France: High Solar Thermal Standing, But Shrinking Market
 France: High Solar Thermal Standing, But Shrinking Market

France: High Solar Thermal Standing, But Shrinking Market

French people like solar thermal, but their wish to install a system seems to hardly come true. According to a recent survey among 1,008 persons, which was conducted by French survey company Ifop in January 2013, 5% claim to own a solar water heater and 4% a combined system for hot water and heating. Moreover, 17% of the interviewees are planning to install a solar water heater (vs 13% in 2012) and 16% a combined system (vs 12% in 2012). The target group of the survey was a representative mix of French adults in terms of sex, age, profession, region and living standard. The study, which had been commissioned by the certification body of companies in the renewable energy field, Qualit’ENR, also showed a high trust in solar technology: More than 80 % of the participants believe that solar thermal energy is a reliable technology – making it the ranking’s Number One, as the chart above shows. You will find the French Qualit’ENR summary PDFs from the beginning of January attached to this news piece.

Despite the positive image of solar among the population, the French solar thermal market for single-family houses has been shrinking for years whereas the sector for multi-family houses has grown rapidly. Having been asked by French Environment and Energy Management Agency, ADEME, to identify market barriers and set research priorities, about twenty sector professionals came together to publish a roadmap in late 2012 (see the attached document in French). The roadmap outlines today’s tough situation: installations are too expensive, too complicated and take too long to install. For example, the installation of a solar water heater in a single-family house needs a full four days.

The roadmap’s 2020 aim is to reduce costs by 50 to 80% per kWhth. It recommends penetrating the market with compact systems, which reduce installation work. “Our idea is to optimise the collector surface to better meet the customer’s needs, for example, by using a kit with a 2 m² panel and a 100 to 150 litre water tank,” says Philippe Gay, Mission Coordinator at French solar industry association Enerplan. Using an all-in-one compact system for homeowners is also a way to facilitate the installation. “These compact systems combine a solar water tank and a boiler in one box. They have been on the market for several years, but we have recently seen a growing interest in installations in multi-family houses,” explains Yves Carl, Marketing Director of German solar thermal company Viessmann in France. According to Uniclima, the French union for the heating, cooling and ventilation industry, compact systems account for about 20% of the solar thermal water heater market for single-family houses.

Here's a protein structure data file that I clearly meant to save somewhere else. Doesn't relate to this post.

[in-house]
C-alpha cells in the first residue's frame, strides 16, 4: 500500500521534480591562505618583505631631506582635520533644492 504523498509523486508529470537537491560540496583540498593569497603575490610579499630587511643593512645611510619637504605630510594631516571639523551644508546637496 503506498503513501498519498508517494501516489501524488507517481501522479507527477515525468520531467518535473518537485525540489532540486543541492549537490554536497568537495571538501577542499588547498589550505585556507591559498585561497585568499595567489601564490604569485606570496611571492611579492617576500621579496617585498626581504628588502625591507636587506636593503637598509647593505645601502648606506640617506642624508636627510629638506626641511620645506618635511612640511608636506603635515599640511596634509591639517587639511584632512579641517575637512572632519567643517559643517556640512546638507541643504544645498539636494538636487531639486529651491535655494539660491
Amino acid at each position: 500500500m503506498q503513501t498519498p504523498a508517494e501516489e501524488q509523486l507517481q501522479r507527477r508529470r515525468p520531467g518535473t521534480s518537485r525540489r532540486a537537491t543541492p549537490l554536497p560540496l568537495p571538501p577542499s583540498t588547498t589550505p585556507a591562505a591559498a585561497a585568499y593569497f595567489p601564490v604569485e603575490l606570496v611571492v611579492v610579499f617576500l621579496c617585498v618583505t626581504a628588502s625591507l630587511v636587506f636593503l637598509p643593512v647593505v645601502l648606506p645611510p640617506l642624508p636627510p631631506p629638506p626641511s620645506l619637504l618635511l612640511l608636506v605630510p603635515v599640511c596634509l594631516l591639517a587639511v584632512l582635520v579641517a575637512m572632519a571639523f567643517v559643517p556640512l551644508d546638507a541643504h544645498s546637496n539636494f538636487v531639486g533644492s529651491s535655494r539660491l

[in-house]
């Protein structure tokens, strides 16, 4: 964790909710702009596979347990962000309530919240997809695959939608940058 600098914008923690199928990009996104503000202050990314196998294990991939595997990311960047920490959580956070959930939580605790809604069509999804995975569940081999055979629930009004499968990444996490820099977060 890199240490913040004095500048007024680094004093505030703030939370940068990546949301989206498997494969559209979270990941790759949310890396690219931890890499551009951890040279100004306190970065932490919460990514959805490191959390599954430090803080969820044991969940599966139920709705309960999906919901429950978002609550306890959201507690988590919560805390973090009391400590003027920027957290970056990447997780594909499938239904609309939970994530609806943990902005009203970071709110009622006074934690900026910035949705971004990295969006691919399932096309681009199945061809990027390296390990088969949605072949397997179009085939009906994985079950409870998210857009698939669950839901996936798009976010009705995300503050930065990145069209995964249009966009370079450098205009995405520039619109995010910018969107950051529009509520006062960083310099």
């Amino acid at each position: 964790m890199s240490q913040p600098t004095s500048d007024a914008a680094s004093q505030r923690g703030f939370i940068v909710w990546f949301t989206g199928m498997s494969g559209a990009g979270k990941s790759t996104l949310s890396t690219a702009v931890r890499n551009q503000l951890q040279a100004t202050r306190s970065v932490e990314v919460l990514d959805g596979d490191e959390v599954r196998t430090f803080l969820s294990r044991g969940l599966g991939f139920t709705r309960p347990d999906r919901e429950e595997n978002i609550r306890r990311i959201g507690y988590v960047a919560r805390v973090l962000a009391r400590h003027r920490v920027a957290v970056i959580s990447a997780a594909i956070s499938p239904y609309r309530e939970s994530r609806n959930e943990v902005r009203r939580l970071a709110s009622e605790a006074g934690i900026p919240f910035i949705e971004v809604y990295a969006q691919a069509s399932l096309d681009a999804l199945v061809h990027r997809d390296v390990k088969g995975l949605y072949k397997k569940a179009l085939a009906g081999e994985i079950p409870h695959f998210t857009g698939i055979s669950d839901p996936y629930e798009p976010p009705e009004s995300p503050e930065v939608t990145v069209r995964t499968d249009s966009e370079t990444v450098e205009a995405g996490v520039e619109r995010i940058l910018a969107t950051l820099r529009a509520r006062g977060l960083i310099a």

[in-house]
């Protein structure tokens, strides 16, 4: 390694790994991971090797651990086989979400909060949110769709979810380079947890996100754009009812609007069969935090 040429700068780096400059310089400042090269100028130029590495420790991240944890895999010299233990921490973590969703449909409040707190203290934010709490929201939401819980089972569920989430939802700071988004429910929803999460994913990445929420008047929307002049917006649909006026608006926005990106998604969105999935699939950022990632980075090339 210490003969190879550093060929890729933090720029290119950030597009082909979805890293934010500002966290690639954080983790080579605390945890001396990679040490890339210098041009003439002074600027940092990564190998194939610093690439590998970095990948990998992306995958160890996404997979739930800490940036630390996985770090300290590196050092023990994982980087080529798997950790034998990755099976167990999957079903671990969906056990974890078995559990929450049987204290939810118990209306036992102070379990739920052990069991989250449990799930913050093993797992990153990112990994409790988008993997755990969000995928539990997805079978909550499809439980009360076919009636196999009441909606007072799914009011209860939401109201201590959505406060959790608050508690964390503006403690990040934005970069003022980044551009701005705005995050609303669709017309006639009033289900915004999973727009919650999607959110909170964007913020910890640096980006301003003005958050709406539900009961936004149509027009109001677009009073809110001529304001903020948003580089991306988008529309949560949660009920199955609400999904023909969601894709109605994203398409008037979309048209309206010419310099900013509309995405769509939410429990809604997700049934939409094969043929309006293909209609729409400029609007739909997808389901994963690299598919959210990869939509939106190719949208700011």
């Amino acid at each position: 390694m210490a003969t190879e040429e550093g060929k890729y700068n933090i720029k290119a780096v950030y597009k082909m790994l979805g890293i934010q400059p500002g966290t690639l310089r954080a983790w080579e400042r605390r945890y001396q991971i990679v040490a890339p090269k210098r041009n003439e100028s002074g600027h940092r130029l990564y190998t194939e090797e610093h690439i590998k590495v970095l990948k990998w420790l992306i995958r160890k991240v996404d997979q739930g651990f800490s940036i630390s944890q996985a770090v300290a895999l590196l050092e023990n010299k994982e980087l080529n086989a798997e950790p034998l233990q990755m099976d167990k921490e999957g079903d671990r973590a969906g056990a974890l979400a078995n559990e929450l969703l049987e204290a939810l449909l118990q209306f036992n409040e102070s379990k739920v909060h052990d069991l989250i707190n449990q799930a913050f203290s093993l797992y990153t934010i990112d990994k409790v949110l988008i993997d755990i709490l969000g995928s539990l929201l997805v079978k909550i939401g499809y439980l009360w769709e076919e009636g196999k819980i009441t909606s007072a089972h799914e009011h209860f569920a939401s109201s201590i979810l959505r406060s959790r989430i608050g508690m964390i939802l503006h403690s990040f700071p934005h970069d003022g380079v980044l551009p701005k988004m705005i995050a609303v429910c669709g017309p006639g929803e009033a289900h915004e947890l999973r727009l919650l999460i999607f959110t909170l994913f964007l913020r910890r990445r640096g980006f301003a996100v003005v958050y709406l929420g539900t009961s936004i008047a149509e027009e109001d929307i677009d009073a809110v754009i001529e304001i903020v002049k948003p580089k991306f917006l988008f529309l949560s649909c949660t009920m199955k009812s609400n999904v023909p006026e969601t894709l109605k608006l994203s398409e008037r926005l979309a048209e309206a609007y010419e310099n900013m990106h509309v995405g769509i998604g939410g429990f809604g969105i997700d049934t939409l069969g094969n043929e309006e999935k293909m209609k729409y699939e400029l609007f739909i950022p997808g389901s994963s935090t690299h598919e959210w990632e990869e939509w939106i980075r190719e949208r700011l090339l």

Optimising installations is necessary – but not enough. The roadmap proposes to have all new systems in multi-family houses monitored by 2015. “Specialists in fossil boiler technology check the installations in multi-family houses regularly, but they often have no expertise in solar. In the end, malfunctions are not immediately identified because the auxiliary heater takes over,” says Gay. “Hence, we are trying to get all installations in multi-family houses monitored, in order to reduce unnecessary inspections and target interventions.”

Last but not least: Training is seen as one of the roadmap’s crucial issues. When it comes to industry professionals, Qualit’ENR has already been providing the QualiSol certification to solar thermal installers and is preparing a specific certification for multi-family houses. This is an important step in a country in which the market for multi-family houses has been exceeding the figures of the single-family housing sector since 2012.

More information:

The text was written by French author and solar thermal specialist Lydie Bahjejian based in Paris.

Baerbel Epp

Bärbel Epp is Founder and Director of the German communication and market research agency solrico and editor-in-chief of